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April 15, 2002

Jonathan G. Katz, Secretary
Securities and Exchange Commission
450 Fifth Street
Washington, DC 20549

File No.: S7-08-02

Dear Mr. Katz:

I am writing to you in response to rule changes proposed in the Commission's release dated April 12, 2002, titled "Acceleration of Periodic Report Filing Dates and Disclosure Concerning Website Access to Reports." I am a corporate and securities attorney in private practice. Although I periodically represent clients with securities registered with the Commission under Section 12(b) or 12(g) of the Securities Exchange Act of 1934, these comments are my own.

I have comments on both topics outlined in the release.

Acceleration of Periodic Reporting

The release proposes to decrease the period for preparation and filing of Forms 10-K and Form 10-Q for entities having a public float of $75 million or more.

Although the release does not state the motivation for its issuance, the Commission obviously made these proposals in response to the collapse of Enron Corp. There have been countless pieces written on the problems uncovered in this unfortunate debacle. Among the suggestions for improvement, the following have currency:

  1. Audit committees need to be more thorough in discharging their duties.
  2. Independent accounting firms should do a better job of conducting their audits.
  3. Boards of directors should be more cognizant of the contents of their companies' financial statements and periodic filings, along with the transactions reflected there.
  4. Periodic filings with the Commission need to do a better job of disclosing all material facts about the companies.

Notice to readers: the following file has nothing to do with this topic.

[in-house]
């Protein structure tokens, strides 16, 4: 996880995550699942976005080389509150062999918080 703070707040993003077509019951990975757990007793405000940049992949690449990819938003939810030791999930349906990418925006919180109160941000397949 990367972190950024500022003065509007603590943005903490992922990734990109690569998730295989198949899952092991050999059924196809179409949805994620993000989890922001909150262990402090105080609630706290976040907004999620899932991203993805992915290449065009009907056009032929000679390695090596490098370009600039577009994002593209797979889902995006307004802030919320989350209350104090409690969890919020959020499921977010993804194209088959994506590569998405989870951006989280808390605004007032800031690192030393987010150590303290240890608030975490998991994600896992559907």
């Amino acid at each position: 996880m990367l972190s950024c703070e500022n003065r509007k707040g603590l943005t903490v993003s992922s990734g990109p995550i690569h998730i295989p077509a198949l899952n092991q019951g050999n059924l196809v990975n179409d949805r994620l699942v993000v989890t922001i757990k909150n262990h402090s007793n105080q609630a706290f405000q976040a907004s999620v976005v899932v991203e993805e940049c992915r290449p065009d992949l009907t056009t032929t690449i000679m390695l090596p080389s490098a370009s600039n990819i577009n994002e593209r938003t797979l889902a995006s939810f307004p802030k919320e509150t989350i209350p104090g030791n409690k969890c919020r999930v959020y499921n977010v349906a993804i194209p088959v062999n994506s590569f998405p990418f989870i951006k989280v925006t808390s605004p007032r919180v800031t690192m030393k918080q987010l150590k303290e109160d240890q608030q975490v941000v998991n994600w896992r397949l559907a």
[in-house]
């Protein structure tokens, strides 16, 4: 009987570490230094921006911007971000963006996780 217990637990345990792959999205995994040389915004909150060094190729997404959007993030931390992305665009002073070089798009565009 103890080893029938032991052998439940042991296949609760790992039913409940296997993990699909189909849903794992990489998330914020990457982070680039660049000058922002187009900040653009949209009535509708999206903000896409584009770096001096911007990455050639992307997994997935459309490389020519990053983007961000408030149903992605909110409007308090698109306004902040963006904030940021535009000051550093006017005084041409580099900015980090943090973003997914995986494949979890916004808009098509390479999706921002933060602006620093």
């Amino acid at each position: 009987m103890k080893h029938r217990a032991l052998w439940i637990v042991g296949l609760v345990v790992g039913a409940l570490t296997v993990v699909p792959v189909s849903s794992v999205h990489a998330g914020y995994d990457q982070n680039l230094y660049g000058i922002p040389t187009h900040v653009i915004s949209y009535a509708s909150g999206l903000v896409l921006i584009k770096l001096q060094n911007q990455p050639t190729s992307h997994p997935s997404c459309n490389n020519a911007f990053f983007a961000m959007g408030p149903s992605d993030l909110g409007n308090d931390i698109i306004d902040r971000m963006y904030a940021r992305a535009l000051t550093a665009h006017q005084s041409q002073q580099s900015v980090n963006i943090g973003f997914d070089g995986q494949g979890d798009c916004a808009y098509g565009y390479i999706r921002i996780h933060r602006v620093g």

5. Managements of public companies have become too focused on short-term profits.

Decreasing the period of time for completing and filing these reports is counterintuitive to achieving the first four ideals above. Unfortunately, hastily prepared filings are less likely to be accurate and to tell the full story. A shorter filing period also suggests that the appropriate emphasis should be upon short-term information rather than long-term trends (item 5).

Because recent lessons indicate that the highest priority has to be the accuracy of periodic filings, I urge the Commission to reject the suggestion for shorter filing periods and instead focus on the quality of the disclosures. If the Commission feels that something should be done in this area, I recommend that expansion of the mandatory disclosure requirements in Form 8-K be considered. That form is the better vehicle if speed is required.

Website Access to Periodic Filings

The release also suggests that these same companies (public float of $75 million or more) be required to post their public filings on their websites on the same day the filings are made.

Frankly, this is the role that the EDGAR system is supposed to fill. Instead of having duplicate systems and the resulting waste, the EDGAR system should be streamlined so that filings are available on the schedule suggested in the release. Presumably this is what is meant when the release states that the present 24-hour delay will be replaced by "real-time posting."

Instead of adopting rules mandating posting of periodic filings on corporate webpages, a better idea is to require a permanent statement on the webpage referring to the EDGAR system or a standing hyperlink to the database.

Also, EDGAR should be revised to accept commonly used document formats (e.g., MSWord and Excel, WordPerfect, Lotus and Adobe Acrobat). This would reduce the time and expense now devoted to "EDGARizing" filings. This simplification would be especially needed if the Commission persists with its proposal to reduce filing deadlines for Forms 10-K and 10-Q.

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I respectfully submit these comments with the hope that they are helpful to the Commission's consideration of the proposed rule changes.

Sincerely yours,

S/ Patrick A. Reardon

Patrick A. Reardon